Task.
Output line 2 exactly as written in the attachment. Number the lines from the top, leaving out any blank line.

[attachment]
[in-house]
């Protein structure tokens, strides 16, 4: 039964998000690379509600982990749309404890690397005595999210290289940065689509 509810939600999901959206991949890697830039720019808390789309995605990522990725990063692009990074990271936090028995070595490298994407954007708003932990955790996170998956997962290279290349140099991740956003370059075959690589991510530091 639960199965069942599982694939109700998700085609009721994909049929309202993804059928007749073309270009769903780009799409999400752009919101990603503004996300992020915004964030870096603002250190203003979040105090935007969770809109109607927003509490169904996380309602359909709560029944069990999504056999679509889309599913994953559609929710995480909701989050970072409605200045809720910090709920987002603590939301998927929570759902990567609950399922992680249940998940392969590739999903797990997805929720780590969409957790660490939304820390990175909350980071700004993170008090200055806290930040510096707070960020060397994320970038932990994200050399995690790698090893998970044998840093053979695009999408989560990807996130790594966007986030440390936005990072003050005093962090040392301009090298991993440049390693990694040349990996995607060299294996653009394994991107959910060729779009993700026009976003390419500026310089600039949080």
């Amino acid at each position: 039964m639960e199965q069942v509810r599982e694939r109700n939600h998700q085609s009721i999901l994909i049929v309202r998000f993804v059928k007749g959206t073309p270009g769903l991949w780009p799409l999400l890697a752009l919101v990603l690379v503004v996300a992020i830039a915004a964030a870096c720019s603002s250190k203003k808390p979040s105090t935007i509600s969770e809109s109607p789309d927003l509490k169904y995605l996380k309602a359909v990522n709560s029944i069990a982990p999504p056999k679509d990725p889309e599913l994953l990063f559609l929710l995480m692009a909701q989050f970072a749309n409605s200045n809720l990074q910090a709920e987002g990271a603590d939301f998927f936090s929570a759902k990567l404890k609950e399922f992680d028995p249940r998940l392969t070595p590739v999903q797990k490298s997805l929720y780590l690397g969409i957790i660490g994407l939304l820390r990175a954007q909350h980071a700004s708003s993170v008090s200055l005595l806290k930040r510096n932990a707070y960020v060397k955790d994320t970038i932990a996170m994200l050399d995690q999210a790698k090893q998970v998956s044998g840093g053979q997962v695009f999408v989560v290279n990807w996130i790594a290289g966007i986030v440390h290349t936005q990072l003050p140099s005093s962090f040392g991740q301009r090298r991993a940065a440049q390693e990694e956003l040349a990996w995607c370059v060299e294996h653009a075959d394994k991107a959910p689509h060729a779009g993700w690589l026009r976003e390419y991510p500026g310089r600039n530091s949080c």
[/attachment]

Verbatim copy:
């Protein structure tokens, strides 16, 4: 039964998000690379509600982990749309404890690397005595999210290289940065689509 509810939600999901959206991949890697830039720019808390789309995605990522990725990063692009990074990271936090028995070595490298994407954007708003932990955790996170998956997962290279290349140099991740956003370059075959690589991510530091 639960199965069942599982694939109700998700085609009721994909049929309202993804059928007749073309270009769903780009799409999400752009919101990603503004996300992020915004964030870096603002250190203003979040105090935007969770809109109607927003509490169904996380309602359909709560029944069990999504056999679509889309599913994953559609929710995480909701989050970072409605200045809720910090709920987002603590939301998927929570759902990567609950399922992680249940998940392969590739999903797990997805929720780590969409957790660490939304820390990175909350980071700004993170008090200055806290930040510096707070960020060397994320970038932990994200050399995690790698090893998970044998840093053979695009999408989560990807996130790594966007986030440390936005990072003050005093962090040392301009090298991993440049390693990694040349990996995607060299294996653009394994991107959910060729779009993700026009976003390419500026310089600039949080």